VxLAN was defined in 2014 by RFC 7348 and has been used as a component in several SDN (software defined network) solutions from various hardware and software manufacturers. However, most datacenter architects discounted using a native VxLAN design because of multiple challenges and limitations. But now might be time to reconsider.
Datacenter Network Design Standards Have Changed Significantly
Over the last eight years, there has been a significant change in datacenter network design standards. With a proliferation of virtualized and containerized applications, datacenter networks need to support more east-west traffic with minimal latency and insert policy into those east-west flows. We no longer design datacenter networks with access and aggregation tiers and rely on Spanning Tree protocol for loop prevention; instead, we leverage a CLOS architecture commonly known as leaf / spine topology.
Datacenter Topologies Are Transitioning
As datacenters transition from legacy multi-tier topologies to modern leaf / spine topologies, solutions like Cisco ACI and VMware NSX have used proprietary solutions to overcome the limitations associated with VxLAN. These solutions offer much more capabilities than just extending layer 2 VLANs over layer 3 networks, and many organizations deployed these feature-rich solutions even if they only needed a subset of those features and capabilities.
Improvements and Some New Challenges
By 2015, the development of a VxLAN-based EVPN standard – including the use of multi-protocol BGP (MP-BGP) as the control plane – made the solution scalable. The combination of these standards provided a functional but limited solution for a MP-BGP EVPN datacenter design. Many datacenter architects evaluated and dismissed this option at this stage of the solution evolution.
In 2017, Cisco introduced a solution for multi-site EVPN that included the concept of a Border Gateway that provides fault isolation and allows for flexible policies between datacenter fabrics. Unfortunately, the addition of these much-needed capabilities introduced a significant amount of complexity for the average Cisco command line jockey. The lines of code in a single switch configuration increased by 10x or more, and the skills needed to troubleshoot the overlay are new to most network engineers.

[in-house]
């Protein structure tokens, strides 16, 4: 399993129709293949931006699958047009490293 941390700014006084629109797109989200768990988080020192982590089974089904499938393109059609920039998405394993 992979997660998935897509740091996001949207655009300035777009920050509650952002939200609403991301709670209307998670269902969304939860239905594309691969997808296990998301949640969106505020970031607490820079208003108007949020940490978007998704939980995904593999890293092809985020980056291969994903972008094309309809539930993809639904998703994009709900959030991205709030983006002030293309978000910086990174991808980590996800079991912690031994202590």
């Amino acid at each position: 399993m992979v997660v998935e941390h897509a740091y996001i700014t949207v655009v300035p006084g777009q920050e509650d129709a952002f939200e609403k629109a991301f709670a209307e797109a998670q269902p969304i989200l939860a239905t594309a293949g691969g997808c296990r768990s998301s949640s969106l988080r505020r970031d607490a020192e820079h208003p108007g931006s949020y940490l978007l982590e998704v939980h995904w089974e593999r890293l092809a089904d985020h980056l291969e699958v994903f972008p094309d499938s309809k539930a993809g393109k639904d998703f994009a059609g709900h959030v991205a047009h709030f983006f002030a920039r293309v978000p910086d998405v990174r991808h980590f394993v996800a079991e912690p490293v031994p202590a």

Enhancements Fill Gaps and Solve Complexity
Cisco has made several recent enhancements to this solution to fill the capabilities gap and solve the complexity challenges:
- Enhanced Policy Based Redirect (ePBR) supports service chaining between service nodes across multiple datacenter fabrics. Combined with Nexus Intelligent Traffic Director (ITD) for line-rate load balancing capabilities for a multiple levels of service redundancy.
- Improvements in the Datacenter Network Manager (DCNM) orchestration tool to build and manage MP-BGP/EVPN fabrics through a GUI interface reducing the complexity for implementing and supporting the solution. Alternatively, you can use other orchestration tools like Ansible, Terraform, etc.
- Integration with Nexus Dashboard and Nexus Dashboard Orchestrator (NDO). If you manage your datacenter fabric with DCNM you can integrate with other DCNM or ACI sites in NDO and monitor all the datacenters in a single Nexus Dashboard.
You Have Two Options for Building a Cisco Datacenter Fabric
If you are building a Cisco datacenter fabric on Nexus switching today, then there are two options available to you: Cisco ACI is the flagship product with widespread adoption, and a VxLAN MP-BGP EVPN design that is less widely adopted.
The primary differentiator for ACI is the integrated orchestration platform known as the APIC (Application Policy Infrastructure Controller) and the policy model that it uses to build the datacenter fabric. The policy model was strongly influenced by the Cisco UCS Manager model – which effectively created the first stateless blade server chassis configuration by using service profiles, templates, and resource pools. The ACI model uses a similar structure, but many of the policy objects you create become one-off objects and you find yourself creating many re-usable objects that only get used once. As a result, the value of the policy model is debatable.
This brings me back to the MP-BGP EVPN option – which is not tied to a policy model and not inextricably linked to the Cisco orchestration and monitoring platform. If you prefer to bring your own orchestration and policy tools, then maybe MP-BGP EVPN is the better choice.
Datacenter Success Hinges on a Complete Vision
The key to a modern datacenter is a holistic and complete vision. Therefore, it’s vital to partner with a consultancy like Core BTS that can see all aspects of what you want to accomplish and can deliver the cloud and security expertise you need to succeed. Contact us to learn more.